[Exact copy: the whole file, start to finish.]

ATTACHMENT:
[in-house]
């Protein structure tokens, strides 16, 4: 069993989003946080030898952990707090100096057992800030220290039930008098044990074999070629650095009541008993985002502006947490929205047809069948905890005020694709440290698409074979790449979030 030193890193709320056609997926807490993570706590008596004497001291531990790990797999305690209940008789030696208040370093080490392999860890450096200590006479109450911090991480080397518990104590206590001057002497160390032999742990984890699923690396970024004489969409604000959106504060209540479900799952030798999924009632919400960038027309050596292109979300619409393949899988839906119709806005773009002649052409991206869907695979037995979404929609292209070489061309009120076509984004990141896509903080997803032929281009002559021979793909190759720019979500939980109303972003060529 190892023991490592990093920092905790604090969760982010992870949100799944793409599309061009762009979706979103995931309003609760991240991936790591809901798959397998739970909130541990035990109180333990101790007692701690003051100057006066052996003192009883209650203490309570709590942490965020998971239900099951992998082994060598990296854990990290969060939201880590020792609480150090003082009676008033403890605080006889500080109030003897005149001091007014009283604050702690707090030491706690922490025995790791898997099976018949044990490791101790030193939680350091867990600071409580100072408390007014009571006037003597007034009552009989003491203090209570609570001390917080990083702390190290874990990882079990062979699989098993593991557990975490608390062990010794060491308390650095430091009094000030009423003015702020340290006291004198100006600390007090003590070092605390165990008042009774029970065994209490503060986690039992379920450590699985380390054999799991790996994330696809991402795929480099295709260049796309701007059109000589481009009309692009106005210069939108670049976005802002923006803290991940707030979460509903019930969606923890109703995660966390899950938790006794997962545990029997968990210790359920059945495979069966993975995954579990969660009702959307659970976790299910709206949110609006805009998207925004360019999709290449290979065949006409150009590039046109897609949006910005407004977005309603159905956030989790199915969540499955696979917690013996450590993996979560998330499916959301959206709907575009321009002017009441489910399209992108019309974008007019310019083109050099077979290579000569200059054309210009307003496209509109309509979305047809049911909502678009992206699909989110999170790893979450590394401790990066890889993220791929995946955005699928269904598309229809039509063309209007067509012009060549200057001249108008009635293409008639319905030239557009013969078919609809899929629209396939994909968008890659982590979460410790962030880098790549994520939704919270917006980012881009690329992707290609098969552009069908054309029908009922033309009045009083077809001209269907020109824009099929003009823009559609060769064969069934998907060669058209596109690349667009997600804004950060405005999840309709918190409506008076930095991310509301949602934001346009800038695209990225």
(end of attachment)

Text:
[in-house]
């Protein structure tokens, strides 16, 4: 069993989003946080030898952990707090100096057992800030220290039930008098044990074999070629650095009541008993985002502006947490929205047809069948905890005020694709440290698409074979790449979030 030193890193709320056609997926807490993570706590008596004497001291531990790990797999305690209940008789030696208040370093080490392999860890450096200590006479109450911090991480080397518990104590206590001057002497160390032999742990984890699923690396970024004489969409604000959106504060209540479900799952030798999924009632919400960038027309050596292109979300619409393949899988839906119709806005773009002649052409991206869907695979037995979404929609292209070489061309009120076509984004990141896509903080997803032929281009002559021979793909190759720019979500939980109303972003060529 190892023991490592990093920092905790604090969760982010992870949100799944793409599309061009762009979706979103995931309003609760991240991936790591809901798959397998739970909130541990035990109180333990101790007692701690003051100057006066052996003192009883209650203490309570709590942490965020998971239900099951992998082994060598990296854990990290969060939201880590020792609480150090003082009676008033403890605080006889500080109030003897005149001091007014009283604050702690707090030491706690922490025995790791898997099976018949044990490791101790030193939680350091867990600071409580100072408390007014009571006037003597007034009552009989003491203090209570609570001390917080990083702390190290874990990882079990062979699989098993593991557990975490608390062990010794060491308390650095430091009094000030009423003015702020340290006291004198100006600390007090003590070092605390165990008042009774029970065994209490503060986690039992379920450590699985380390054999799991790996994330696809991402795929480099295709260049796309701007059109000589481009009309692009106005210069939108670049976005802002923006803290991940707030979460509903019930969606923890109703995660966390899950938790006794997962545990029997968990210790359920059945495979069966993975995954579990969660009702959307659970976790299910709206949110609006805009998207925004360019999709290449290979065949006409150009590039046109897609949006910005407004977005309603159905956030989790199915969540499955696979917690013996450590993996979560998330499916959301959206709907575009321009002017009441489910399209992108019309974008007019310019083109050099077979290579000569200059054309210009307003496209509109309509979305047809049911909502678009992206699909989110999170790893979450590394401790990066890889993220791929995946955005699928269904598309229809039509063309209007067509012009060549200057001249108008009635293409008639319905030239557009013969078919609809899929629209396939994909968008890659982590979460410790962030880098790549994520939704919270917006980012881009690329992707290609098969552009069908054309029908009922033309009045009083077809001209269907020109824009099929003009823009559609060769064969069934998907060669058209596109690349667009997600804004950060405005999840309709918190409506008076930095991310509301949602934001346009800038695209990225």